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On Today's Television, Death Can Really Be Taxing

November 28, 1998

Too bad that those of us who watched Tuesday's episode of "NYPD Blue" can't agree with Howard Rosenberg's glowing review ("Bedside Manner, Real and Imagined," Nov. 25).

Yes, we watched the same episode Rosenberg did but not on a tape supplied by the network sans commercials. The version we watched on television had its dramatic impact and continuity destroyed by ABC's crass decision to go for the bucks and cram in twice the normal number of commercials.

RICHARD VARENCHIK, Valencia

*

As a medical ethicist, I found the death of Bobby Simone on "NYPD Blue" a high drama with no connection to reality. "Critical Care," a film that aired on cable in the same ratings period, told it straight. A rich old man who has become nothing more than a vegetable is kept alive at all costs as his daughters fight over his inheritance. Meanwhile, a poor young Latino who lies dying of kidney disease is helped to slip off peacefully.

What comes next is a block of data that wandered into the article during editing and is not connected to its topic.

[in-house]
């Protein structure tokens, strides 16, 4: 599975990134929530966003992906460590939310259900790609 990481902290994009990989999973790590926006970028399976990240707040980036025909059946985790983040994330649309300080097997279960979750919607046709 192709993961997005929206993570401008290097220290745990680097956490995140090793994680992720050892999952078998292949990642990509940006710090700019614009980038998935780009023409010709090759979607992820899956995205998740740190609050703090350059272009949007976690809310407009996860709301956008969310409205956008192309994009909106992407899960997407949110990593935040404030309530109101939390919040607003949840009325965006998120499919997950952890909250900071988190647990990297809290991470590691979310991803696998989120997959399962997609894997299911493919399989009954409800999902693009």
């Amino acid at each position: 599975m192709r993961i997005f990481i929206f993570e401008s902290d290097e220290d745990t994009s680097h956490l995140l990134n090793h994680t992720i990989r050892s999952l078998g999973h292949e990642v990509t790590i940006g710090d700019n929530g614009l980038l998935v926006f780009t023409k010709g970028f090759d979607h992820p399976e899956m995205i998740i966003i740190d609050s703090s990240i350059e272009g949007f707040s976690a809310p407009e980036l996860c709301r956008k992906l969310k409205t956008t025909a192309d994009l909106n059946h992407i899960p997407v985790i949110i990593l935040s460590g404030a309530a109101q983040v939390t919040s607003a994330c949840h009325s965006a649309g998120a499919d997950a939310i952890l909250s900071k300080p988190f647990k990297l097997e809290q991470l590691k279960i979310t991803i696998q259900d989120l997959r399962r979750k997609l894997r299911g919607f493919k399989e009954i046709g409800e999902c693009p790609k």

Any nurse can tell you how to die with dignity. Have the words "no insurance" tattooed on your chest.

ALLEN D. ALLEN, Studio City

*

I am distressed by Rosenberg's comparison of "60 Minutes" and "NYPD Blue." The "60 Minutes" segment was life. "NYPD Blue" was a manufactured TV show. On one, a human soul was thrust into eternity. I assume Jimmy Smits got up and walked off the set.

Surely God must weep over the cavalier treatment we afford the gift He gave us. I do.

ARLETA RICHARDSON, Los Angeles

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